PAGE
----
If you fancied a soft cone, a hot fudge sundae, a McFlurry or a Shamrock Shake at McDonald’s in the United States on Saturday, there was at some point a 10.83% chance that you didn’t get any, according to mcbroken.com.
In New York, almost 35% of McDonald’s ice cream makers were out of order Saturday morning. In Dallas, 17.24% were not working. In Los Angeles and Chicago, almost 16% were broken. Luckily for San Francisco locals with a penchant for ice cream, no machines were reported.
For many customers – including some who have created memes and petitions regarding their McDonald’s ice cream issues – it may seem strange that a company with more than $23 billion in revenue would have such a hard time making it work. his equipment for years. Even McDonald’s the social media team joked about it.
So what’s up? Why don’t these machines work?
According to Wired, the $18,000 Taylor Brand ice cream machines used in more than 13,000 McDonald’s locations “have earned a reputation for being absurdly finicky and flimsy,” and have a hard-to-navigate user interface.
Not so long ago there was an outside attempt to make machines easier to use.
“It’s a huge money saver to have a customer who is deliberately, intentionally blind and unable to make very fundamental changes to their own equipment,” Jeremy O’Sullivan told Wired.
After researching the machines, O’Sullivan and his partner Melissa Nelson started selling a Wi-Fi gadget called Kytch about three years ago that “essentially hacks” the machines and offers a simpler interface. Now they’re suing Taylor and McDonald’s.
Kytch filed suit against McDonald’s on Tuesday. Previously, the startup sued Taylor. He claims the two companies attempted to reverse engineer Kytch’s device, according to Food & Wine. In July, a judge issued a temporary restraining order against Taylor related to the case, the outlet said.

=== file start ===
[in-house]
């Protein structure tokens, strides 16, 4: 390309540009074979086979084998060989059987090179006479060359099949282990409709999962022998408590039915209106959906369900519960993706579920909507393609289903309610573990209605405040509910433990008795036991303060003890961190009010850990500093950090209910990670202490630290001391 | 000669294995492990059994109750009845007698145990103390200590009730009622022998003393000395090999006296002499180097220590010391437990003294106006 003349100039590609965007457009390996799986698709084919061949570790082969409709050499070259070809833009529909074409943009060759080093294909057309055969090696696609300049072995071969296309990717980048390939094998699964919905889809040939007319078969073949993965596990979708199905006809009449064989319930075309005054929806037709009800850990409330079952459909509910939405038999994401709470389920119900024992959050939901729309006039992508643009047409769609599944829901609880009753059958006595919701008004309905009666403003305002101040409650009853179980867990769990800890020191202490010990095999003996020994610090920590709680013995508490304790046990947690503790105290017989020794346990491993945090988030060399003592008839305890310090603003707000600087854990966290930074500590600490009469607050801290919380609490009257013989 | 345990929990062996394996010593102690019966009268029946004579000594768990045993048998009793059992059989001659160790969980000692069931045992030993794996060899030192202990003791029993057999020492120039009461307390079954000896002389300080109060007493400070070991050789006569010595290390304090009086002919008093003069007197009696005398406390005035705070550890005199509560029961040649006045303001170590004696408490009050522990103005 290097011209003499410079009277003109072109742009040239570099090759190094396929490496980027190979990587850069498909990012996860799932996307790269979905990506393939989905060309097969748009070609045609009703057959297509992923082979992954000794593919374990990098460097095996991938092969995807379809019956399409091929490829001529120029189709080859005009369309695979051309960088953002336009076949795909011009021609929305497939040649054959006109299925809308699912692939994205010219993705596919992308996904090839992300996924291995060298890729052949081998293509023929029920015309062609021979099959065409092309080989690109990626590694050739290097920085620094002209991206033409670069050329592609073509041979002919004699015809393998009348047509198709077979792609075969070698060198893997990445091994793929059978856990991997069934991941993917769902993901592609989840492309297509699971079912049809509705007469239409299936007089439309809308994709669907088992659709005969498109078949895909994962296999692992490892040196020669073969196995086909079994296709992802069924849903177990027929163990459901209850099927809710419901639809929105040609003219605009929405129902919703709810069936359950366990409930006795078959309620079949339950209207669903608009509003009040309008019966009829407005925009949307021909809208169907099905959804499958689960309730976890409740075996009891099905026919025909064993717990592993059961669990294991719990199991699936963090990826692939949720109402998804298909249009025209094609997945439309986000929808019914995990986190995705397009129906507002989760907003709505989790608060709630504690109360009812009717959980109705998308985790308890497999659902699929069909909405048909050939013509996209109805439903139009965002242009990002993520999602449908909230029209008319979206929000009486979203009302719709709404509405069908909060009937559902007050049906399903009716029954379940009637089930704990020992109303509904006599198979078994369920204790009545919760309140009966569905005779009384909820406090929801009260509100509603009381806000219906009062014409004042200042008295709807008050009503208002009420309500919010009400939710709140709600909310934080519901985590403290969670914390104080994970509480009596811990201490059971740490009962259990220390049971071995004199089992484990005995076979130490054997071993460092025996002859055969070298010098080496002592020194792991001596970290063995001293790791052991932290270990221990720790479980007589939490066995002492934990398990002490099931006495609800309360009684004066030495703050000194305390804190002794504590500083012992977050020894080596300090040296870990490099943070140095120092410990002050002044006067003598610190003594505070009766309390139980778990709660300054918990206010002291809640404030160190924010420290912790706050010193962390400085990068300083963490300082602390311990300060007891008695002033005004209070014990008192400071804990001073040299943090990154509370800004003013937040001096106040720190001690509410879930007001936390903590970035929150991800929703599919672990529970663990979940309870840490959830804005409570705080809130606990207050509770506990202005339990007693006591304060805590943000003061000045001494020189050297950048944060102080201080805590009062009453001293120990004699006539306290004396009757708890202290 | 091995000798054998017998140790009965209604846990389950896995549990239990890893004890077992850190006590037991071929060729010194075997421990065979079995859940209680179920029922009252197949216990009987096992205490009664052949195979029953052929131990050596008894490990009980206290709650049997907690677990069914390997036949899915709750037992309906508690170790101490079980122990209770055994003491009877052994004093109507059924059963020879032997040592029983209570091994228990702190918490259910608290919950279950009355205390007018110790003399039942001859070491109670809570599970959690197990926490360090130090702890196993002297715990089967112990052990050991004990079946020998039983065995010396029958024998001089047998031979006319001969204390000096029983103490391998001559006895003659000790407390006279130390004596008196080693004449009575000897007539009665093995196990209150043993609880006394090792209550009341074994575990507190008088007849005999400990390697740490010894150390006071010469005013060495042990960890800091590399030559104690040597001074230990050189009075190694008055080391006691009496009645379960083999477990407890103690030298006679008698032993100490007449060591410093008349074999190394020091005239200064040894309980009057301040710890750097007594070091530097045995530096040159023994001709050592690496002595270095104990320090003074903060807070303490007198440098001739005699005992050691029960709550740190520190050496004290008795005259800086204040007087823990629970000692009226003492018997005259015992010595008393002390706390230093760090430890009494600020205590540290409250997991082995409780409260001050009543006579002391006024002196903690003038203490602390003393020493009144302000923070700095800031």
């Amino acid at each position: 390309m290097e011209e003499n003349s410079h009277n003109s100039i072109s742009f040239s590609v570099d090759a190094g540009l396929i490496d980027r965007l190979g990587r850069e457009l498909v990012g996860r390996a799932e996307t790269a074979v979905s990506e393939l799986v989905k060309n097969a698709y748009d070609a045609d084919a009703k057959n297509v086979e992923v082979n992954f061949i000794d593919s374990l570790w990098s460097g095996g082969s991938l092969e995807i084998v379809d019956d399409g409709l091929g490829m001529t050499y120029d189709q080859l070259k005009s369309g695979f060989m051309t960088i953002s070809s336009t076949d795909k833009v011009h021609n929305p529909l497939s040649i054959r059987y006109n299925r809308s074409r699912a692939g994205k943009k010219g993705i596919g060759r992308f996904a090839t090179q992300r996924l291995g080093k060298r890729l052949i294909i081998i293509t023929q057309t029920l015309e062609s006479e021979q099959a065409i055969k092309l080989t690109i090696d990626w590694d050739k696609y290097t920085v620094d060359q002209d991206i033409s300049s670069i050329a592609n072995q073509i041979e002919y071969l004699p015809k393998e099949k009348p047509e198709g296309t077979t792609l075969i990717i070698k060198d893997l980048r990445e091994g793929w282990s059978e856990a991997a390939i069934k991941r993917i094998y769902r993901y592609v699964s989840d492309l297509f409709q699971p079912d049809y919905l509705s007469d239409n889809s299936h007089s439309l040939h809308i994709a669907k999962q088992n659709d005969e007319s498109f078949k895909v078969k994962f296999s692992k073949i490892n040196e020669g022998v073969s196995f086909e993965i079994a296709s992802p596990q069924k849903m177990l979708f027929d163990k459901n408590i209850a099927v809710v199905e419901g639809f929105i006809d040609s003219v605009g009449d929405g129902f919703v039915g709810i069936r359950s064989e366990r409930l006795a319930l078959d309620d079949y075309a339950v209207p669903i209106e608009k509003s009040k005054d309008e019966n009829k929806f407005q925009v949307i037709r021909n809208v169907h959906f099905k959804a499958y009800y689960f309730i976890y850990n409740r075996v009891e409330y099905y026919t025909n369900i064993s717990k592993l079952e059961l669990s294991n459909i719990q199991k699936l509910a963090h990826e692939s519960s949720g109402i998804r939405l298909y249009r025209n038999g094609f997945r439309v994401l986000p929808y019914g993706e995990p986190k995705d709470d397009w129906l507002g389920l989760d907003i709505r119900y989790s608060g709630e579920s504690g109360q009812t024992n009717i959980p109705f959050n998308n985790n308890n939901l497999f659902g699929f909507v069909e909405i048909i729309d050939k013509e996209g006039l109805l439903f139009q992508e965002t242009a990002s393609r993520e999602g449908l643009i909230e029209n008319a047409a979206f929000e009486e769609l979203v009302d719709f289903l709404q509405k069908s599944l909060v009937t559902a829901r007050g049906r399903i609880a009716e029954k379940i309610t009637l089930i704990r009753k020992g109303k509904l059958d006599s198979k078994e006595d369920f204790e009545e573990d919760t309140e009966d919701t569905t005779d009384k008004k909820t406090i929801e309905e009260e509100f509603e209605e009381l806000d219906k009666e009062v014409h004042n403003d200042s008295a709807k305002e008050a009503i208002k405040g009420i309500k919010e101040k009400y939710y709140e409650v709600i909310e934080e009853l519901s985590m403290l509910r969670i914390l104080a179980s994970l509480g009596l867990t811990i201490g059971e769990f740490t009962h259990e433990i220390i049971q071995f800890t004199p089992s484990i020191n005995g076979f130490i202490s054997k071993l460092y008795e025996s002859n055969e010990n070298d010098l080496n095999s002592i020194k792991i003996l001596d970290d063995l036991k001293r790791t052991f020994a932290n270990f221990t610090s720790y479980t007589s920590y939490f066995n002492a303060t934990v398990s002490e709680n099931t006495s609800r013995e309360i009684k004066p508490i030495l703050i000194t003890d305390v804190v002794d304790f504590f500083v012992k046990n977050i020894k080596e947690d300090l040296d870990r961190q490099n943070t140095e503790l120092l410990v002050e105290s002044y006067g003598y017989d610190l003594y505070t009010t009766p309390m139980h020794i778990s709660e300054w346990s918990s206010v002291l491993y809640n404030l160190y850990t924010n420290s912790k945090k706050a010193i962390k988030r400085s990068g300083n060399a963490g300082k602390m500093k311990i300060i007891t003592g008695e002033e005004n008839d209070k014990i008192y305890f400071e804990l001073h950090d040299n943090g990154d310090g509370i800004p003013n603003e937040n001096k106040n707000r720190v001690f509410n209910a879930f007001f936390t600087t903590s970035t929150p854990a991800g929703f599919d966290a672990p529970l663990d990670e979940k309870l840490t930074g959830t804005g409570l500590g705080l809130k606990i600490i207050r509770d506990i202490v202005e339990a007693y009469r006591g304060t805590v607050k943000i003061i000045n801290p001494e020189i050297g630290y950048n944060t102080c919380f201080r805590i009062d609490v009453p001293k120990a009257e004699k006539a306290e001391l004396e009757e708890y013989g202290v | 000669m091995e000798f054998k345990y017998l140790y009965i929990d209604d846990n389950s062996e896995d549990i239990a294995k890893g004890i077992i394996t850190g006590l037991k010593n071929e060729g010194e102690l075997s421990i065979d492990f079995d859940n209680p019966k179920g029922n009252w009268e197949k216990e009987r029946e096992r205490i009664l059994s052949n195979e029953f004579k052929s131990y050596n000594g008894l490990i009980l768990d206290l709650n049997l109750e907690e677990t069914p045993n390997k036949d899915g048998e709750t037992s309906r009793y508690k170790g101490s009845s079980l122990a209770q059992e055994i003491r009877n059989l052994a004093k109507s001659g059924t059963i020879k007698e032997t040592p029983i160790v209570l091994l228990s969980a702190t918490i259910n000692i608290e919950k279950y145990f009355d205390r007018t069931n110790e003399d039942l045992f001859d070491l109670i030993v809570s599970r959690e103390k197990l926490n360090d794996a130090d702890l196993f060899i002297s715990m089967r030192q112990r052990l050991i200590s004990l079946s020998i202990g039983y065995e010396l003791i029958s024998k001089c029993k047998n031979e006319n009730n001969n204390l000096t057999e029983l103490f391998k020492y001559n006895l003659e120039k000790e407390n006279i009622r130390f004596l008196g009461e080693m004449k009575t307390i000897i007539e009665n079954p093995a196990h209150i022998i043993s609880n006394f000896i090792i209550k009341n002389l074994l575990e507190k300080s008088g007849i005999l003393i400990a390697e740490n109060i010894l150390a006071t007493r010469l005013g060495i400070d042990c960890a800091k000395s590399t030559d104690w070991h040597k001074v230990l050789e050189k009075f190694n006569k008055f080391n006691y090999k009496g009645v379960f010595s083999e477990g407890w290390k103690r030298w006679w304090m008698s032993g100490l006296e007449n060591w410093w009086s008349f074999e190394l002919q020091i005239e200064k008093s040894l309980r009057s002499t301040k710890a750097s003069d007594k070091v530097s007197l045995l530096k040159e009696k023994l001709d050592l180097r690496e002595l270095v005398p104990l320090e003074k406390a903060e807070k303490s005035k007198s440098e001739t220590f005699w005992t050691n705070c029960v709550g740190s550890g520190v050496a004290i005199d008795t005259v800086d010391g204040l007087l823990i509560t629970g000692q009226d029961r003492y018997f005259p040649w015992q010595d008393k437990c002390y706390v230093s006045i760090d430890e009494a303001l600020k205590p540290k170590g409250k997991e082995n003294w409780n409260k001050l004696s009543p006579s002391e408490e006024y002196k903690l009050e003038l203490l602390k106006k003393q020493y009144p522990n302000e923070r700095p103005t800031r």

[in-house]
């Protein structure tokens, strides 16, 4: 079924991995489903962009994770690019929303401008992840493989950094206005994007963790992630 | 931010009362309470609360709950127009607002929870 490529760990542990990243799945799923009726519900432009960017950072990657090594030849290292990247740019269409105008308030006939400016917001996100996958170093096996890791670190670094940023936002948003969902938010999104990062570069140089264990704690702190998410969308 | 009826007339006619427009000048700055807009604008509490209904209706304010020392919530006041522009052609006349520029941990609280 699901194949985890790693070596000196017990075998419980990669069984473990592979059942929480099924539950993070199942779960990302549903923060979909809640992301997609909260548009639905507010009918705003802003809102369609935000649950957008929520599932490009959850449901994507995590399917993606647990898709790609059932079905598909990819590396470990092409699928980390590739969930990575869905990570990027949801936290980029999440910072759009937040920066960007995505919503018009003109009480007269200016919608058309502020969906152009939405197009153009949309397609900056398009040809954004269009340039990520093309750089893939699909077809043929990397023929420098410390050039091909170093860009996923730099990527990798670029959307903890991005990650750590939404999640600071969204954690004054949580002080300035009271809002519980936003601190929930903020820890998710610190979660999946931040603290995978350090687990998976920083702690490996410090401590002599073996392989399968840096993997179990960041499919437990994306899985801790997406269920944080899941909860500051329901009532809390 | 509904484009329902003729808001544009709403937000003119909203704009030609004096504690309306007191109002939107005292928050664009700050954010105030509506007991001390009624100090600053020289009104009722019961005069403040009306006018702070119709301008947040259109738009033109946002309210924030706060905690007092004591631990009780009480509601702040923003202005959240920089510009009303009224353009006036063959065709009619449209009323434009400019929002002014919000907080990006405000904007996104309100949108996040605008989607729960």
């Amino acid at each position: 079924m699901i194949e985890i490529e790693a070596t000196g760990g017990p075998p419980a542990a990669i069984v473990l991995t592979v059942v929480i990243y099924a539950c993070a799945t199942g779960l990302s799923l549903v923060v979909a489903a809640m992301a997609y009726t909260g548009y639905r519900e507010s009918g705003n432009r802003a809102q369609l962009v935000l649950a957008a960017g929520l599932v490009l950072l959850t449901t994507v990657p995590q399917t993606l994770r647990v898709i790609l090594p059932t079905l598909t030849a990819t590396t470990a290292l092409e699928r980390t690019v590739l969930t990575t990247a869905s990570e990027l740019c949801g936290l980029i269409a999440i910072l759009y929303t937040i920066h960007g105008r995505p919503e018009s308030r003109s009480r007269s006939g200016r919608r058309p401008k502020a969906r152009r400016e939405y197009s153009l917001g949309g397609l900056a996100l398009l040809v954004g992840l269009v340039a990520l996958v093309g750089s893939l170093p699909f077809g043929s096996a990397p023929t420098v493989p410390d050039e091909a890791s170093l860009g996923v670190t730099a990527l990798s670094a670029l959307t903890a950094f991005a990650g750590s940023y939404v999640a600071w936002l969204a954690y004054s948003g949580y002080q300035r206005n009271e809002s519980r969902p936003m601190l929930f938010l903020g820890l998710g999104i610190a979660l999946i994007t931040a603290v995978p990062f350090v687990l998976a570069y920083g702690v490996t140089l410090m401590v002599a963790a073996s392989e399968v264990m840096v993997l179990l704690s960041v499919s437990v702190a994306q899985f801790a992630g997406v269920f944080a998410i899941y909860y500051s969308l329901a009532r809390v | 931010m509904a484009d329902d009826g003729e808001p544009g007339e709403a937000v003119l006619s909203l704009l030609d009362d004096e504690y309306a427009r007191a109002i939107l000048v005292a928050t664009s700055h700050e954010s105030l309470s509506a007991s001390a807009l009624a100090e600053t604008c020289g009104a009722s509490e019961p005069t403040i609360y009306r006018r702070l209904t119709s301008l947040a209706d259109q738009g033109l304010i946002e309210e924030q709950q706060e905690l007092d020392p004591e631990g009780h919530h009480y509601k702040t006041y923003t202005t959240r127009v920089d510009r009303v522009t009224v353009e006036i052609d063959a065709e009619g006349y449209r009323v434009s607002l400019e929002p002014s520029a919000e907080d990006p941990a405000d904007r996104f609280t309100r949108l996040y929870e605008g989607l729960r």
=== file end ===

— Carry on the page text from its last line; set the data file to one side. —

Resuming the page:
In a statement sent to Food & Wine, McDonald’s USA called the allegations “baseless.”
At one point, McDonald’s owners in 30 states used Kytch’s outage detector, the startup said, according to The Wall Street Journal. However, McDonald’s told franchisees that the devices were not sanctioned and could pose a safety risk. Kytch denies it.
“Much of what has been released can be attributed to lack of knowledge about equipment and how it works in restaurants,” a rep for Taylor said. “You have to make sure the machine is properly cleaned. Machines are built with many interconnected parts that must operate in a complex environment and manner. »
In particular, an automated hot cleaning cycle meant to destroy bacteria that can last up to four hours is causing problems for McDonald’s stores. If the cycle fails, the machines cannot be used until a repair technician can get them running again.
In September, the Wall Street Journal reported that the Federal Trade Commission contacted McDonald’s franchisees over the summer about the ice cream machine problem. Even with the FTC’s reported investigation and legal battles over the machines, it doesn’t look like they’re getting any easier to use, according to statistics from mcbroken.com.
Software engineer Rashiq Zahid created the site in 2020, when he was 24, according to The Verge. Jack in the Box, another fast-food chain, teamed up with mcbroken this week to promote its own frozen treats.